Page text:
Tension has been building over the last month as Republicans and Democrats try to hold onto their majorities in the Senate and the House, where Democrats have the majority.
But now it appears a new trend could come to a head on Election Night, and it could be that some voters are getting impatient with the two parties and not just their leaders.
In the past week, a series of news reports has revealed some troubling signs of dissatisfaction with both the parties’ leaders.
The New York Times reported that “one in five Americans is dissatisfied with the way Republicans and the Democrats are handling the nation’s economic recovery,” and a new poll by the Kaiser Family Foundation found that “a majority of voters say that President Trump and Congress should have more control over the economy.”
On the other side of the political spectrum, the Wall Street Journal reported that more than half of voters have “serious doubts” about the GOP’s ability to handle the country’s economic challenges, and “a growing number are skeptical about the direction of the Democratic Party, especially with the 2018 midterm elections coming up.”
As a result, both sides are “reluctant to use the levers of government” to “make progress on the issues most important to them,” the Journal added.
The Times’ findings have prompted a number of analysts to speculate that the Republican Party could be “on the verge of collapse,” and that the Democrats could be the ones to finally get back in office.
The Wall Street Post wrote that “the two parties are likely to run neck-and-neck for the foreseeable future,” but that the next “difficult” election could come from either party, “even if it’s a long shot.”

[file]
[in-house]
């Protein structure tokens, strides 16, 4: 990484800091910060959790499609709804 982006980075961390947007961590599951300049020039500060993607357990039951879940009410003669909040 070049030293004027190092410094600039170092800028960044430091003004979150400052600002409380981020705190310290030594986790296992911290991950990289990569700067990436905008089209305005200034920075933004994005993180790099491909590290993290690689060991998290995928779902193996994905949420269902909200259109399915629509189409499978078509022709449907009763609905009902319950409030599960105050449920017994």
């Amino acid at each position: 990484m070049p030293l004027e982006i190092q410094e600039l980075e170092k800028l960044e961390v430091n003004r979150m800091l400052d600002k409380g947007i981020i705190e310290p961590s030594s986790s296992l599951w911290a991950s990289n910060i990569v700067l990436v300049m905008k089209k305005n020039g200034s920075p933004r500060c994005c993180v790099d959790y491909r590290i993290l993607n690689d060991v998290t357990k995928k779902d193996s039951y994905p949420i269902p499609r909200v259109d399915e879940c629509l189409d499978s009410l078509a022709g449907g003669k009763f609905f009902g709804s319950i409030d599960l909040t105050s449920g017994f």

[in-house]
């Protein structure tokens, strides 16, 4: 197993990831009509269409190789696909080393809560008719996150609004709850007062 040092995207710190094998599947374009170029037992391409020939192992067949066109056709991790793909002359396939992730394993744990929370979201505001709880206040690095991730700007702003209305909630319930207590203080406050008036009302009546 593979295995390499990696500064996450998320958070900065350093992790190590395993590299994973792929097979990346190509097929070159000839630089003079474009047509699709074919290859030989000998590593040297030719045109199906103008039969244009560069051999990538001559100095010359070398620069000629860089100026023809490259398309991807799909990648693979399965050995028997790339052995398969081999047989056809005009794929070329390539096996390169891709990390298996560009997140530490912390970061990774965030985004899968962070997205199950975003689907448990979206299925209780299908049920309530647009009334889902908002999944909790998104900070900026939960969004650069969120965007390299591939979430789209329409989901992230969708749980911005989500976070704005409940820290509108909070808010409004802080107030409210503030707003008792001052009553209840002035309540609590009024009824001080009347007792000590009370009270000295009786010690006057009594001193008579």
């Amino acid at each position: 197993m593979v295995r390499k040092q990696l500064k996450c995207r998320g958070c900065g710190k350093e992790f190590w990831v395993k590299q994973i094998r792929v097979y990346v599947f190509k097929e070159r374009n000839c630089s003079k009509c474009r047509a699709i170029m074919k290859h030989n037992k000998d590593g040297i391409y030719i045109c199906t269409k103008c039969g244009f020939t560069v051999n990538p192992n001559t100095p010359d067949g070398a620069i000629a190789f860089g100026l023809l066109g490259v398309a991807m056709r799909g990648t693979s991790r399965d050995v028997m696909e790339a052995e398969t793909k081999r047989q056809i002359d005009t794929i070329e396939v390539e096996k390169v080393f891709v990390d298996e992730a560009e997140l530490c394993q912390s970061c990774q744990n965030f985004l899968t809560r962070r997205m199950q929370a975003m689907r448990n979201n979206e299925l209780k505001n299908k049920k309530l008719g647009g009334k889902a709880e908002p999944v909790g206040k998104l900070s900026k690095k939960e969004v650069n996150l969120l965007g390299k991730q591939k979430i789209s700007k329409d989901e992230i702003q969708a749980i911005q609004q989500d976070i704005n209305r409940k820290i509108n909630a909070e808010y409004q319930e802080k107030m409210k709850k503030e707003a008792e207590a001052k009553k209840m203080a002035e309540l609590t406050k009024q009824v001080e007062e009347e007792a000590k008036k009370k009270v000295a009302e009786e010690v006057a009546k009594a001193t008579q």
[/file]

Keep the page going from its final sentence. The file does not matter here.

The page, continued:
The Post’s Jason Horowitz argued that “Republicans and Democrats should be truly brave” on Election Eve to push forward with their agenda and find solutions to some of the most pressing problems facing our country.
He said the two party system was “deeply flawed” and that both parties “need to embrace change” to regain power in Washington.
The Post noted that in recent weeks, both political parties have taken a “hard turn” to the right, and that it’s now the Republican party’s “job to be brave” to try to get its agenda passed.
But others are skeptical that Republicans can “reinvent” themselves from the last election, noting that it was the party that won that election in a landslide.
“The Republicans can’t change what they did last time, they can only move on,” wrote Michael Tesler of the University of Pennsylvania’s Hoover Institution.
“If they’re to keep winning in 2018, they have to change.”
The Wall Street JournoList’s Daniel Horowitz said that the “tension” between Republicans and “left-leaning Democrats” is not new, and has been going on for a long time.
In fact, Horowitz wrote that the parties have been “finally recognizing that voters want a change” for the past four years, and are now “taking a harder-edged approach to the challenges they face.”
Horowitz added that both the Republicans and Democratic parties “can and should be brave enough to try something new.”
But even those who believe the parties are “on a path to success” disagree.
“I don’t think the Republicans are in danger of going broke, and I don’t see any indication that either party is on a path toward collapse,” wrote Tom Jensen of The New Republic.
In fact, Jensen wrote, he is “very optimistic about the future of both parties.”
But as a political commentator, Jensen noted that “there’s no reason to believe that any of the two big parties are going to turn the corner.”
The GOP is “trying to change” the way it operates and is “looking at ways to win in 2020,” Jensen wrote.
“It seems like they have a chance to win.”
Meanwhile, the Democratic party is “still fighting the battle of the status quo,” Jensen noted.
“But this is a battle that both sides will eventually lose.
And that means they’re going to need to find new, innovative ways to change the way they run the country, so that they can win back the White House.”